A scientific approach to ice cream

Sally Sampson has written numerous cookbooks, but she was never as popular with friends and neighbors as when she began writing about ice cream.

When Sampson began creating recipes for Recipe of the Week: Ice Cream (Wiley, $16.95), she went about it from a scientific angle. She played around with temperature and quantity of sugar, fruit and the proportion of cream to milk.

And because Sampson wanted feedback about the taste and texture, she was generous with her creations and found many willing taste-testers.

”I didn't want a freezer overflowing with more and more ice cream,“ she said. ”Additionally, homemade ice cream is really at its peak when it's just been made (or within a few hours). After a day, the texture loses its vibrancy.“

The recipes she created ended up being lower in sugar, higher in flavor and lower in fat than most commercial ice creams.

”When you make ice cream with too much heavy cream or too many eggs, you coat your taste buds and as a result, dull them,“ she said.

Sampson has 52 recipes in her book for year-round frozen treats, including a variety of ice cream, gelato, sorbet and granita. Here are three recipes from the book.

Banana ice cream with burnt caramel sauce

3 cups half-and-half

2 large egg yolks, at room temperature

2 tablespoons brown sugar

Pinch kosher salt

3 overripe bananas, puréed

2 teaspoons rum or fresh lemon juice

For the burnt caramel sauce:

¾ cup white sugar

1 tablespoon water

1 cup heavy cream

1 teaspoon vanilla extract

¼ teaspoon kosher salt

To make the ice cream: Place the half-and-half in a small pan and cook over low heat, whisking from time to time, until it is warm, about 175 degrees.

Place the egg yolks, brown sugar and salt in a small metal bowl and whisk until completely mixed. Add ¼ cup of the warm half-and-half mixture to the eggs, whisking all the while. Continue adding half-and-half to the eggs, ¼ cup at a time, until you have added about 1½ cups. Slowly, whisking all the while, return the now half-and-half and egg mixture to the remaining half-and-half mixture in the pan and continue cooking until it just begins to thicken or reaches bout 185 degrees. Do not allow the mixture to boil. Pour through a medium fine strainer into a metal bowl, discard the solids and set aside until it reaches room temperature. Add the bananas and rum, and mix well.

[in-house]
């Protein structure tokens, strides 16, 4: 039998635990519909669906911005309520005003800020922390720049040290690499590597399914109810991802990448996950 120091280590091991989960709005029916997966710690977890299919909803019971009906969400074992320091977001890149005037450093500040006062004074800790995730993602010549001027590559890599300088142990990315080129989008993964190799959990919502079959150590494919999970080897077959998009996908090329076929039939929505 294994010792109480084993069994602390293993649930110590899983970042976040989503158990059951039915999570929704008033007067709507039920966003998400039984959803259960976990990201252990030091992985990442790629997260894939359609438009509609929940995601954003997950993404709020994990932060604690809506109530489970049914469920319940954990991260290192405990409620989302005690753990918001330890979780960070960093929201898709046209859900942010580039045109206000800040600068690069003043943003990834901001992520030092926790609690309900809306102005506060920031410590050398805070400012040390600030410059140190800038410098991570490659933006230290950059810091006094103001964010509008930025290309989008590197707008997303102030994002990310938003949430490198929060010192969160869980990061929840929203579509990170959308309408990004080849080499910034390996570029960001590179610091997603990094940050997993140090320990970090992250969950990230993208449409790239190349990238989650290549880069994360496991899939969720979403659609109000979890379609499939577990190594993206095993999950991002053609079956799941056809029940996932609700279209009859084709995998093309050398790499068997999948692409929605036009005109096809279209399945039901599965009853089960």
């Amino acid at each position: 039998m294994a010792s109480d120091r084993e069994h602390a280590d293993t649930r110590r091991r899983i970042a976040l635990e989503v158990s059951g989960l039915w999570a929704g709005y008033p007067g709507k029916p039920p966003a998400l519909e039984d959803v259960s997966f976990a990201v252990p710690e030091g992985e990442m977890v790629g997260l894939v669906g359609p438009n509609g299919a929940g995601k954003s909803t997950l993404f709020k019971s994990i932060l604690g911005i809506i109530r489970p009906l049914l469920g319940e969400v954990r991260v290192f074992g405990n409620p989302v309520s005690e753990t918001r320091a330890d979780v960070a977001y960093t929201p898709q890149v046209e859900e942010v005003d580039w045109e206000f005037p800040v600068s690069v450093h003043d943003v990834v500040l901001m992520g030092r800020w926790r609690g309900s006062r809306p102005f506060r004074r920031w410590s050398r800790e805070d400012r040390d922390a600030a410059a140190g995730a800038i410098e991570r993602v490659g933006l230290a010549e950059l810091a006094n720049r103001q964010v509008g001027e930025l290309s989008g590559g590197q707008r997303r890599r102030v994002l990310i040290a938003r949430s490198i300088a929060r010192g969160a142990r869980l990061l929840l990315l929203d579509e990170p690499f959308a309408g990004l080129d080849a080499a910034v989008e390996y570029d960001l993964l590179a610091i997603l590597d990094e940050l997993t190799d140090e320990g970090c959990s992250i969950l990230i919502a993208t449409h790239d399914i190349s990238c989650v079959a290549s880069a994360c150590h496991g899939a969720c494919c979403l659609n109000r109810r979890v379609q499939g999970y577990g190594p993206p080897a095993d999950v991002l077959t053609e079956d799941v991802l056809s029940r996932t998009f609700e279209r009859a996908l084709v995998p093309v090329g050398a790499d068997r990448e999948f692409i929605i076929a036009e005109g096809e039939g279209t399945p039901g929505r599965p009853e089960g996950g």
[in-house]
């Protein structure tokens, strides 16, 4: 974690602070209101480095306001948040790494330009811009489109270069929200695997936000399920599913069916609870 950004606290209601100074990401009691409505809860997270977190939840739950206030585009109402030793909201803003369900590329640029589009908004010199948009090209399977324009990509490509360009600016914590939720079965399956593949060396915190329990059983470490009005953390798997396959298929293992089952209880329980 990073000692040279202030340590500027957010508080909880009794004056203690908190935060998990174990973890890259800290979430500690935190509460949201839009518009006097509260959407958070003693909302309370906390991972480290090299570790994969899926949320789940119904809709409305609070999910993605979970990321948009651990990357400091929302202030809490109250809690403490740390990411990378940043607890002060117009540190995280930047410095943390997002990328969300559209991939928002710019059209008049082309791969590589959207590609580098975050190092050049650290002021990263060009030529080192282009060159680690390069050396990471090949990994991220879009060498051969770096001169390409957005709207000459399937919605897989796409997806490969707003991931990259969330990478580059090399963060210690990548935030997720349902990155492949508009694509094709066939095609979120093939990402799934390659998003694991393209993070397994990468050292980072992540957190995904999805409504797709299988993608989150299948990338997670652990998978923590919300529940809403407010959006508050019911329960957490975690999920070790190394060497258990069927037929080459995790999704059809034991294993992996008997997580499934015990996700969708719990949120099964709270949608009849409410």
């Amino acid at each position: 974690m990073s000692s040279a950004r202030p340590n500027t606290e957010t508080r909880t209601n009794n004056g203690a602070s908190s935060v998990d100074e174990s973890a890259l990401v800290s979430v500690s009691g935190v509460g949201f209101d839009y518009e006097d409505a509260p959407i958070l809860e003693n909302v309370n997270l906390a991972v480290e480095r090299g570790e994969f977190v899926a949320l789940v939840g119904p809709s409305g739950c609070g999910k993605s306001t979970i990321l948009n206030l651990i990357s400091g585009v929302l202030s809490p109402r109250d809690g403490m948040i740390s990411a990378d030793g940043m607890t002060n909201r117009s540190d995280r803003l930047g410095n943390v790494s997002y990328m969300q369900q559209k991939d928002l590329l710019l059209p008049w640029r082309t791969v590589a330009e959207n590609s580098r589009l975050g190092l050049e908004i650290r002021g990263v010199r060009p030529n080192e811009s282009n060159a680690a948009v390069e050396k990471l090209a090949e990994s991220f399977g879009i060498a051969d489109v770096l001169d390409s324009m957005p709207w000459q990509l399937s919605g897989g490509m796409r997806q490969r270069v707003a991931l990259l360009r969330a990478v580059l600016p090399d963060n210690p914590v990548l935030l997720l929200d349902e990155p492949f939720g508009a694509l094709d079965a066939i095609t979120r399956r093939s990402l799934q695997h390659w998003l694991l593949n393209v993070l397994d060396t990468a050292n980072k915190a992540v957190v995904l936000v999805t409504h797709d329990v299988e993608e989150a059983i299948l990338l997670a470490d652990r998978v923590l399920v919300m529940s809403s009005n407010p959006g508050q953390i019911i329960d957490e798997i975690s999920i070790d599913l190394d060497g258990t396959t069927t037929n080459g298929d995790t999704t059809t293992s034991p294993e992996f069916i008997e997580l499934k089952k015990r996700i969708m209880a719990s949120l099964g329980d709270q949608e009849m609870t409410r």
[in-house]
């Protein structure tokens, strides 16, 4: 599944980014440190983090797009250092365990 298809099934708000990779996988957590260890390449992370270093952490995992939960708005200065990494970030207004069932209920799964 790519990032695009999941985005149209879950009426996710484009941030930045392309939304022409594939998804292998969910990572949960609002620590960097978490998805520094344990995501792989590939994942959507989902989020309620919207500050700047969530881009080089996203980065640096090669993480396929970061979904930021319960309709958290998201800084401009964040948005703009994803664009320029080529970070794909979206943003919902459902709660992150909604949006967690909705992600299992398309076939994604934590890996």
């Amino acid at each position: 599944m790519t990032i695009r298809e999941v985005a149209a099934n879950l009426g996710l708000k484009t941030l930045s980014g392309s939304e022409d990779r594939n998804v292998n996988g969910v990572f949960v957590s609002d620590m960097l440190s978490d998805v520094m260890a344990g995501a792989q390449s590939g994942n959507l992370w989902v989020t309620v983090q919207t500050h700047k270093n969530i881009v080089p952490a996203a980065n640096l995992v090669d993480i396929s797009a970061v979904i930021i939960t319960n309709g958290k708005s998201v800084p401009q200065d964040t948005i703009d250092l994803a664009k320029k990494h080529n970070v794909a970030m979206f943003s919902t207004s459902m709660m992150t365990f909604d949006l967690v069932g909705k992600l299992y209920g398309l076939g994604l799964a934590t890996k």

Cover and refrigerate until it reaches 40 degrees, about 3 hours. Transfer to an ice cream maker and proceed according to the manufacturer's instructions.

To make the burnt caramel sauce: Place the sugar and water in a pot and bring to a boil. Continue boiling, without stirring, until it begins to color on the edges, about 2 to 3 minutes. Cook, whisking all the while, until it turns a deep brown and just begins to smell burnt, 3 to 4 minutes. Slowly and very carefully add the cream, continuing to whisk, until it is completely incorporated. Off heat, add the vanilla and salt. Serve immediately or cool to room temperature, cover and refrigerate. Makes 11/2 to 2 pints.

Orange granita

4 cups fresh orange juice

1 cup white sugar

Place the juice and sugar in a shallow pan and mix until the sugar has dissolved. Transfer to the freezer. Using a fork, stir every 15 minutes until ­frozen, about 2 hours. Makes 1½ to 2 pints.

Coconut apricot sorbet

½ cup white sugar

½ cup boiling water

2 cups unsweetened coconut milk

2 cups unsweetened apricot juice

1 cup unsweetened coconut flakes

Place the sugar and boiling water in a medium bowl and stir until the sugar has dissolved. Add the coconut milk and apricot juice and stir to combine. Cover and refrigerate until it reaches 40 degrees, about 3 hours. Add the coconut and stir well. Transfer to an ice cream maker and proceed according to the manufacturer's instructions. Makes 1½ to 2 pints.